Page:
Saddle Damage Part 2 – Saddle Pads: Grading on the Curve

While saddle pads are not technically part of the saddle they are instrumental in the saddling process and need to be properly evaluated and fitted.  Also to be considered is saddle pads used for assisting fit.  By this I mean half pads and shim pads that are designed to help  saddles fit better.
I personally believe that a shim or half pad is never a replacement for a well-fitted saddle. Exceptions can be made however due to budget, comfort, back injuries (for horse and/or rider), and horses who share saddles. I speak more about this in my earlier study on saddle pads.

I personally believe that a shim or half pad is never a replacement for a well-fitted saddle. Exceptions are often made because of budget, comfort, back injury (for horse and/or rider), and horses who share saddles.  If you haven’t read my summary on a study done on saddle pads please click here to read.

When it comes time to choose a saddle pad, our number one rule is wither relief or curve to the top of the pad. A saddle pad that is too straight across the horse’s wither can pull down over the spinal processes and cause extreme pressure. Under the front of the saddle running over a horse’s spine, you’ll find the nuchal ligament – this bears a lot of responsibility for holding correct tension in the equine spine during movement, and helps ensure the spine is supported properly. If this ligament is sore or damaged the horse will compensate in other areas sacrificing a correct frame for the back.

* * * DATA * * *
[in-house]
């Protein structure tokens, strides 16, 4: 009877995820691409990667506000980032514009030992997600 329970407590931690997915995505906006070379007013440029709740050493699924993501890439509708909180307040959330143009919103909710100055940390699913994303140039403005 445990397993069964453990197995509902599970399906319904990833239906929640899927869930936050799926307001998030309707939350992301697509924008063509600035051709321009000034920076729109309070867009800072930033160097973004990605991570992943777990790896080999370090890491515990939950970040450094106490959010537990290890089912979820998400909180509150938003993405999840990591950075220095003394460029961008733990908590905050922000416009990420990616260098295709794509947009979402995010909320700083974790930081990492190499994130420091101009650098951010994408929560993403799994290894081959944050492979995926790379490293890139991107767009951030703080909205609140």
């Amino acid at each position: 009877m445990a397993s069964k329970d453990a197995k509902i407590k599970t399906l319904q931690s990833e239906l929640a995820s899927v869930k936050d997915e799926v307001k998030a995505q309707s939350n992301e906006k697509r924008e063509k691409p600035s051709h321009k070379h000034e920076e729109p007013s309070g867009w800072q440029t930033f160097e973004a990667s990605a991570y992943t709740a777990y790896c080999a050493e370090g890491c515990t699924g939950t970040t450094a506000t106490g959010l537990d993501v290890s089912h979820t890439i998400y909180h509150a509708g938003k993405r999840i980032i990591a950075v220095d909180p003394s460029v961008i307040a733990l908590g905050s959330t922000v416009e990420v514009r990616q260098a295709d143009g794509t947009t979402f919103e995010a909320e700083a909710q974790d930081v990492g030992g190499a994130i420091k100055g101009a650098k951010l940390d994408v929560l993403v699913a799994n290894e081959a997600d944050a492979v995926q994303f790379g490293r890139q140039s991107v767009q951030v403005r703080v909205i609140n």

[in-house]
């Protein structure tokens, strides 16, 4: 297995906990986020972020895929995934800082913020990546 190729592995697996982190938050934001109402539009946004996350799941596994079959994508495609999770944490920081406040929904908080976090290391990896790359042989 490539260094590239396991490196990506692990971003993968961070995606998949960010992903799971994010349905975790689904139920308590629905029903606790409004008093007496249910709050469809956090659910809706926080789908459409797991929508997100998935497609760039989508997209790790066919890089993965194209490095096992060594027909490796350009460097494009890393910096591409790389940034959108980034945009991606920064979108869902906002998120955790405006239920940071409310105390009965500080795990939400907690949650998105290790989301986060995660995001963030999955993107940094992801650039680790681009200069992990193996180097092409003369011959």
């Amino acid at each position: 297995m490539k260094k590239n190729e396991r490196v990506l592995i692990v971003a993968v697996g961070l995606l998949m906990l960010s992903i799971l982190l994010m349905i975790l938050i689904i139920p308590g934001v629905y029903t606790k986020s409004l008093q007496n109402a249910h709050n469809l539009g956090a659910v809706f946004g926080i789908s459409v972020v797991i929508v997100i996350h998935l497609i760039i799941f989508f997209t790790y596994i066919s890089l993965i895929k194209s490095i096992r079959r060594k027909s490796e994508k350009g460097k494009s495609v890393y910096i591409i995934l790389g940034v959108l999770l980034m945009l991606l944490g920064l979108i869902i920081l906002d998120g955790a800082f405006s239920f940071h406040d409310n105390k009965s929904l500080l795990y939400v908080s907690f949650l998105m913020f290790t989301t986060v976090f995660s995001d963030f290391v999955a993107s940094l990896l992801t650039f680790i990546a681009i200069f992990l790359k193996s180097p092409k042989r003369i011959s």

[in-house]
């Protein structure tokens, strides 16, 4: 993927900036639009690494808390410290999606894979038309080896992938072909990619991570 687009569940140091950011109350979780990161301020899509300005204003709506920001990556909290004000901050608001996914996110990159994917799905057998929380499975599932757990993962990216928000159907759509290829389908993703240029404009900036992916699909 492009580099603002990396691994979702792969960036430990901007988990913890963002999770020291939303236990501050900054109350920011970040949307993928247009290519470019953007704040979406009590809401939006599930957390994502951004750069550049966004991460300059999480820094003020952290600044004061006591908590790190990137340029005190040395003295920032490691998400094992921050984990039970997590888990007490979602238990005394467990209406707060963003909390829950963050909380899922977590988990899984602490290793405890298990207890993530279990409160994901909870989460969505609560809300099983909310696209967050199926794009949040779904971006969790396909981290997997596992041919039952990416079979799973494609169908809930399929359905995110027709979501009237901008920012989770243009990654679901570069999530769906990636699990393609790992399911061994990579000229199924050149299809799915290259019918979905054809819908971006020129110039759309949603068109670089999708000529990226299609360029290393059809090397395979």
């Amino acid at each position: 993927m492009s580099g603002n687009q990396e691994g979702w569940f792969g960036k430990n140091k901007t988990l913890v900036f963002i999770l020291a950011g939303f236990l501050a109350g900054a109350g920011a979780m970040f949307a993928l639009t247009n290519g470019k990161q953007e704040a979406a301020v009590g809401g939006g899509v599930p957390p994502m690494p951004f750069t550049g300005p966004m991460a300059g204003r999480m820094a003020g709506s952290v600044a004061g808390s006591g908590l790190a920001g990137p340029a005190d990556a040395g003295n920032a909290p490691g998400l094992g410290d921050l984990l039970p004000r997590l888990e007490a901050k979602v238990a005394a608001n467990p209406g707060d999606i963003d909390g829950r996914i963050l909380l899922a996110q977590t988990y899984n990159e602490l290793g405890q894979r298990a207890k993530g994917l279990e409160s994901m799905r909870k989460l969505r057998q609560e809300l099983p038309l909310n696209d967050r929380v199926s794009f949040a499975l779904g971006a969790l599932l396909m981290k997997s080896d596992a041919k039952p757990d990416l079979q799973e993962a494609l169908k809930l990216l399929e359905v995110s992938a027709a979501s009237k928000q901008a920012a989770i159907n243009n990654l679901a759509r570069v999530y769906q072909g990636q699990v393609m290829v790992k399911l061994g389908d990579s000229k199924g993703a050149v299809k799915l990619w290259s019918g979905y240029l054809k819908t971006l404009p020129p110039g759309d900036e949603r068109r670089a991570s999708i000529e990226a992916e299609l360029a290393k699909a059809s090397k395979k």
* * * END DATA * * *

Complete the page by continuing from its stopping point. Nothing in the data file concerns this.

Here are a few examples of saddle pads to show what we are looking for in the curve at the front of the pad.



Next, let’s look at fit correction pads. When we aim to correct saddle fit using a pad, we first have to recognize the unsolved issue. I am going to use an example of a tree angle too wide to illustrate how we would correct the fit using a pad.



If you use a half pad or shim pad where the padding spans all the way up to the seam, then it does nothing to relieve these pressure points and can in fact, make the saddle much tighter and more uncomfortable in the shoulder and wither area.



When the shims or padding start further down in the pad and run across the top of the ribcage, we can actually disperse pressure downwards towards the side of the horse and relieve the area of concentrated pressure.



Two of my personal favorite pads to work with to assist with fit are the ThinLine products because as  the shims can be placed exactly where we want them and don’t compress. I also like the Split Gel Pad because again it disperses the weight away from the spine (See: Gullet Width article) and the gels don’t compress.  Both products offer English and Western solutions.

I am going to follow up this post with another about pad materials and sheepskin vs no sheepskin.  Here I wanted to concentrate on pad shape and shim location as both are very important considerations when purchasing a pad for your horse especially when a fit issue is being addressed!

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